Published online by Cambridge University Press: 16 February 2005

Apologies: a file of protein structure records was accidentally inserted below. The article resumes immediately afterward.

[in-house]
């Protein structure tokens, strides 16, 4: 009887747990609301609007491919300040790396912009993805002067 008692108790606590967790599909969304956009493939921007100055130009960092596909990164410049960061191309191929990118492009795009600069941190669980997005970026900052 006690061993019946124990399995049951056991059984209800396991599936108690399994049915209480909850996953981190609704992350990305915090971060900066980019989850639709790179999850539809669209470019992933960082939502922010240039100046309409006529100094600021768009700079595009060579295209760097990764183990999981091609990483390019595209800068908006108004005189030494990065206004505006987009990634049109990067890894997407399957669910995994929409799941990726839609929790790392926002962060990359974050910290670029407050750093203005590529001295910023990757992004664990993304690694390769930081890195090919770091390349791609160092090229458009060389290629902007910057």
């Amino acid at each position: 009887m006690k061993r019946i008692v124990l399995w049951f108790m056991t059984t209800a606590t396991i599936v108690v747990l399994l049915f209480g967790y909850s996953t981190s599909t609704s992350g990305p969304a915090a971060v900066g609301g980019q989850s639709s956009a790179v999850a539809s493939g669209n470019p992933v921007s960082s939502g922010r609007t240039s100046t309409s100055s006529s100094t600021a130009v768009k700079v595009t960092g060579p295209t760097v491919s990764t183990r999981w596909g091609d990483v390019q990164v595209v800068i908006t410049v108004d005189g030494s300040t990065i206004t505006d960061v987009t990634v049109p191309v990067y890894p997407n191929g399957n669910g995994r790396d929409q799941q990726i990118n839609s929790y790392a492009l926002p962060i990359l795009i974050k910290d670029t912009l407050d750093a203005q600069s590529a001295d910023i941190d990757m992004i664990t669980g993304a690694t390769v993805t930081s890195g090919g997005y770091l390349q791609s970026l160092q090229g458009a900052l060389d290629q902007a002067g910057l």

A sparse literature examines African legislatures, generally thought to be weak and unimportant. Unlike many African countries that reintroduced multiparty politics in the 1990s, Senegal did so in the 1970s. In 2000, it joined the select group of African countries to experience democratic alternance. What role does the National Assembly play in light of these important steps in democratic consolidation? This article describes the operation of the National Assembly, with attention to its role in legislation, appropriations, executive oversight, constituent service and representation. The article concludes that despite Senegal's democratic advances, the operation of the National Assembly echoes much earlier studies of other African legislatures. These studies found that the legislatures did not play strong roles in legislation, appropriations or executive oversight, but instead played less formal roles such as constituent service and lobbying the administration for spending in their districts.
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